Our project Creative Gene
is about developing the latent potential in Māori youth, creating employment and training pathways in the highly lucrative and high growth creative sectors in New Zealand. In turn helping quantum leap the gap between Creative Culture, Creative Youth and Creative Employment
for Māori youth.
New research from The Nielson Company and Anthony Wilson, cultural expert and commentator, has found a sharp rise in the importance of traditional cultural values among Maori, with three quarters of Maori today disagreeing that traditional values are not really important to them, compared with under half in 2004. Click here to see a summary of Nielson's findings.
Te Take (Purpose)
The many cultures from around the world have their own unique ways of expressing themselves through their works of art. The individually rich cultural practices, values and language often come together as a crescendo of colour form and expression as the artist weaves his or her magic to produce their creations.
The Māori culture is one such culture absolutely boiling over with creativity, ingenuity and expert craftsmanship. We don't need to look far for examples of this historically.
The term Creative Gene
implies that creativity may be hereditary or come from an original source passed down or encoded in our genes.
"So given Māori come from such a rich cultural context, why is it then that Māori do not feature highly in the artistic and commercial creative sectors?"
Have Māori been disconnected from their creativity?
Perhaps! One thing is for sure there is a growing number of Māori who are disconnected from their culture, so maybe what we are witnessing is a disconnection from knowing "who they are", "where they come from" being okay with themselves.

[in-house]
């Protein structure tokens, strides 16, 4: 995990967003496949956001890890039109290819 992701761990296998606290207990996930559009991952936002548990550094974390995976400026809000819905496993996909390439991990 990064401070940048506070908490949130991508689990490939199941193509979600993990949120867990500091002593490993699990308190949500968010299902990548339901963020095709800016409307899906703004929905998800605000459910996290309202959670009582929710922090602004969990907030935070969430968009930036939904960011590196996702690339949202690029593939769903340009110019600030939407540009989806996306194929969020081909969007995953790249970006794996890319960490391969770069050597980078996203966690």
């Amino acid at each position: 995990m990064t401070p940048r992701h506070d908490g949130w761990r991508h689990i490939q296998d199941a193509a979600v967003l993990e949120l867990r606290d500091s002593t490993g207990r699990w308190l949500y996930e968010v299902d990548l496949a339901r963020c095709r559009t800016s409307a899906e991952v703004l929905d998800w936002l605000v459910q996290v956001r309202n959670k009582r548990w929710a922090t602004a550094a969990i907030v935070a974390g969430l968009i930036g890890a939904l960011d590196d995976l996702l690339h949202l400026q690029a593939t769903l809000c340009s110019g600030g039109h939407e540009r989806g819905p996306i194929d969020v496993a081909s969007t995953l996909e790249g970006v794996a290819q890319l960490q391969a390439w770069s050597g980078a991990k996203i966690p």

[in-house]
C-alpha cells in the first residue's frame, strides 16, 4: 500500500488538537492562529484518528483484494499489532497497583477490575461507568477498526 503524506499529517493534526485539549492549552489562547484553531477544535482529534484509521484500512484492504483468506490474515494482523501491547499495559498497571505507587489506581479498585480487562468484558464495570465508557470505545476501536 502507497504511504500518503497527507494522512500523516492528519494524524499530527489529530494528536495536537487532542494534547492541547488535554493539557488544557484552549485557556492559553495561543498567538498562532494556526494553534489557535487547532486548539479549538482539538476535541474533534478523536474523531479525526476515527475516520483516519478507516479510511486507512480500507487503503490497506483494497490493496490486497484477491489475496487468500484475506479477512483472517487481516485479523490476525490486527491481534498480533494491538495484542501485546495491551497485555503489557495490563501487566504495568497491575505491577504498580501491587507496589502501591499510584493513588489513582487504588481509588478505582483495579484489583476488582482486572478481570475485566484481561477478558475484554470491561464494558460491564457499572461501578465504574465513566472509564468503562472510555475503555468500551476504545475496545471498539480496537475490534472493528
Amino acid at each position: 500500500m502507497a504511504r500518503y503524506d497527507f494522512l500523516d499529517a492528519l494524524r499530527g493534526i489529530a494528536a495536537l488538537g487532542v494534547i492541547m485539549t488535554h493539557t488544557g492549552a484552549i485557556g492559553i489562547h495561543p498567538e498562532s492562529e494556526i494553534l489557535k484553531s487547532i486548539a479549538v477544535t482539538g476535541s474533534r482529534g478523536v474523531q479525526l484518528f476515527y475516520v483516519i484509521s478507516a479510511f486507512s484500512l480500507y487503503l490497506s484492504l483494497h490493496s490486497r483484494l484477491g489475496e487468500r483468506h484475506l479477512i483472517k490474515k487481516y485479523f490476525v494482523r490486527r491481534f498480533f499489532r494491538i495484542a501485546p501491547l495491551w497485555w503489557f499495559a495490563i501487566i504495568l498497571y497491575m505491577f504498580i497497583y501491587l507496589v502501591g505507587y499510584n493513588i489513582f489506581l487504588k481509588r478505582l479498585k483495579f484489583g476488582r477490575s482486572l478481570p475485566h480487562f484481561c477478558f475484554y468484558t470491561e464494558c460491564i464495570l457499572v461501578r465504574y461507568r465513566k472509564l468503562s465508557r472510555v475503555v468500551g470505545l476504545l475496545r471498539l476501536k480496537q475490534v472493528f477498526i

Does creativity have value in today's society?
Creativity and the creation of intellectual property moves Māori into the knowledge economy. NZ as a whole is considering what its strengths are in a competitive environment. Māori/NZ cannot compete globally in the labour market. Our traditional industries of forestry, fishing and the likes are under huge strain competitively and sustainable.
With a reasonably low cost entry arguably Māori have unlimited supply of creativity from a super rich cultural creative source. However this needs to be matched with a commercialised value system.
From an artistic expression point of view even fewer Māori are recognised and valued for their art. With greater emphasis being placed on our craftsmanship.
To whom does the creative industry have most opportunity?
Māori population statistics show that 62% of the population is under the age of 35. With a large proportion between the ages of 15-25.
Targeting Māori youth
then is the key for our project. Statistics also show that group to be in trouble with the law, have minimal education and many suffer from low self esteem. For more information click here.